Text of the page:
Camelot Software Planning has been a stalwart developer for Nintendo over the years. Mario Tennis is perhaps their best-known Mario game (alongside Mario Golf) as they’ve been at the helm of the long-running sports-RPG hybrid(s) since 1999. Their other major title is the much-loved Golden Sun JRPG series -- a franchise we, and many others, are hoping arrives on Switch, and in a more modern format to that of the traditional handheld isometric releases. But for now, the studio’s most recent release for Nintendo Switch, Mario Tennis Aces, will more than suffice, because this is perhaps the best entry in the long-running series and is perfectly suited to the portable-or-at-home console.
Mario Tennis Aces is fantastic because it doesn’t play to a specific One-Wood (sorry, couldn’t resist). Rather, this is a party game, an active game, a competitive game and an adventure game -- all rolled into one. But for me, it’s the Adventure side of the title that has stood out most, and it’s where I’ll tee off my review efforts, because it’s in this mode Camelot gives us a Hole in One.
Okay, cross-franchise jokes aside, the sports-RPG hybrid design I mentioned above is out in full-force with Aces. It’s not specifically in-depth, but playing the game in certain ways and with a mindset to grow Mario’s skills and racket arsenal is rewarding for those of us willing to put in the time on the court. It can also be super-challenging, but there are various ways to progress yourself through impediments or enemies, while certain challenging side ‘practise’ challenges don’t actually have to be partaken in. But if you want to get the most out of the game, I suggest you suck it up and keep trying -- eye of the tiger and all that.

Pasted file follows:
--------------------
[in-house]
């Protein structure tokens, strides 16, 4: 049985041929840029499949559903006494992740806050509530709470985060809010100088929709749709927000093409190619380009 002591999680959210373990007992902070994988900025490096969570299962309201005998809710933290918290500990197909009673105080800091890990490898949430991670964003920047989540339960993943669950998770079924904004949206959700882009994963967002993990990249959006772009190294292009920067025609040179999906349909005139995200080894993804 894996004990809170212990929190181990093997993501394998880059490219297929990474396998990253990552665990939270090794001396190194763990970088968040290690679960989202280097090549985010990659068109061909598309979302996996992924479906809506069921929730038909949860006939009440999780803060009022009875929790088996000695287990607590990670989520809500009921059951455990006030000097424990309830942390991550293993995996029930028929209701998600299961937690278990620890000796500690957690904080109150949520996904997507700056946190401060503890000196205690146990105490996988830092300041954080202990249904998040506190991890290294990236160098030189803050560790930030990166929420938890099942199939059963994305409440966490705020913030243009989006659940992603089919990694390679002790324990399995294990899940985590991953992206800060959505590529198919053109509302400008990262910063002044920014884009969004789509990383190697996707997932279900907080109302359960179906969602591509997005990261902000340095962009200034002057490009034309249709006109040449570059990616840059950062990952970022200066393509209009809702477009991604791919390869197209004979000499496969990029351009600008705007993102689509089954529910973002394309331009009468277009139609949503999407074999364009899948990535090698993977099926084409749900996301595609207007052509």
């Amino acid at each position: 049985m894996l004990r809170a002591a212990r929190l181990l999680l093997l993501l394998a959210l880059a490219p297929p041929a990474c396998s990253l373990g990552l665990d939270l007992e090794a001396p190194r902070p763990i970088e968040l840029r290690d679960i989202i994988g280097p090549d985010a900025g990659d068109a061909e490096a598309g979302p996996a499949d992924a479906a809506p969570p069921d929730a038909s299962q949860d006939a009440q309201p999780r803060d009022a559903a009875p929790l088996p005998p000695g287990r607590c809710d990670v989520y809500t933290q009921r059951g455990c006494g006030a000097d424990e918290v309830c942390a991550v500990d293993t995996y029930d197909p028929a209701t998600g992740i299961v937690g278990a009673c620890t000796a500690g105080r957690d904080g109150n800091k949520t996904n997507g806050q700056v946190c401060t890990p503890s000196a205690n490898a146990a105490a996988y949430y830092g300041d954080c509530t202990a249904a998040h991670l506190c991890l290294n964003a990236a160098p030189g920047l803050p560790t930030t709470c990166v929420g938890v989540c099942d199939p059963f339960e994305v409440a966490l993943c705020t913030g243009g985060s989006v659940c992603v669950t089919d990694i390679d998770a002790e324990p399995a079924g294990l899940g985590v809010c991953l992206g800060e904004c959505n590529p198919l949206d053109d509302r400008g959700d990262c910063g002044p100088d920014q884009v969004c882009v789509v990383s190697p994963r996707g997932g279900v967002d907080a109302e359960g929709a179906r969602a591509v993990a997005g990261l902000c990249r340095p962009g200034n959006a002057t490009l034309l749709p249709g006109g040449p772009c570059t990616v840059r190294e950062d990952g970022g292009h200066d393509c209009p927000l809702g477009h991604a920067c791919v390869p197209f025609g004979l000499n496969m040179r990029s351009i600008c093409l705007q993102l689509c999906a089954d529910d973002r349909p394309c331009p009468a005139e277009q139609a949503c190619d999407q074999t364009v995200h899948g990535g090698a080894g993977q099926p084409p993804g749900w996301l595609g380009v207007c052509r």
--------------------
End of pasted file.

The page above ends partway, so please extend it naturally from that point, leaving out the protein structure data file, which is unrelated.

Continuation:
The unique angle that presents itself in Aces is in collecting more powerful and durable rackets, with durability here being key. And this is because your racket can actually break during play, and if you run out of rackets then you -- or your opponent if they broke all theirs -- is KO’d and out of the match. You can also switch the order of your rackets for tactical play but, in all honesty, I finished the Adventure mode without ever having to change them up, but that the option is there is still a bonus, and might be reflective of your playstyle.
The KO, for me, became a beacon of hope about halfway through the adventure. The story setup, quickly, is that Mario, Peach, Luigi, Daisy, Toad and co have come to an island to compete in some relaxing tennis. The island, however, is home to a trapped benevolent evil in the form of a racket that Wario and Waluigi realise is powerful enough to make them champion tennis players. They quickly become corrupted by the evil, err, tennis racket and Mario’s ever-downtrodden brother, Luigi, stupidly also grabs it and is equally wrapped up in its corruptive curse. Naturally, they flee in search of five “Power Stones” like so much Thanos and Mario’s only choice is to leave the tennis resort, and pursue them across the island. It’s silly and makes no sense, but Nintendo and Camelot know this, and play up to it at every opportunity they can.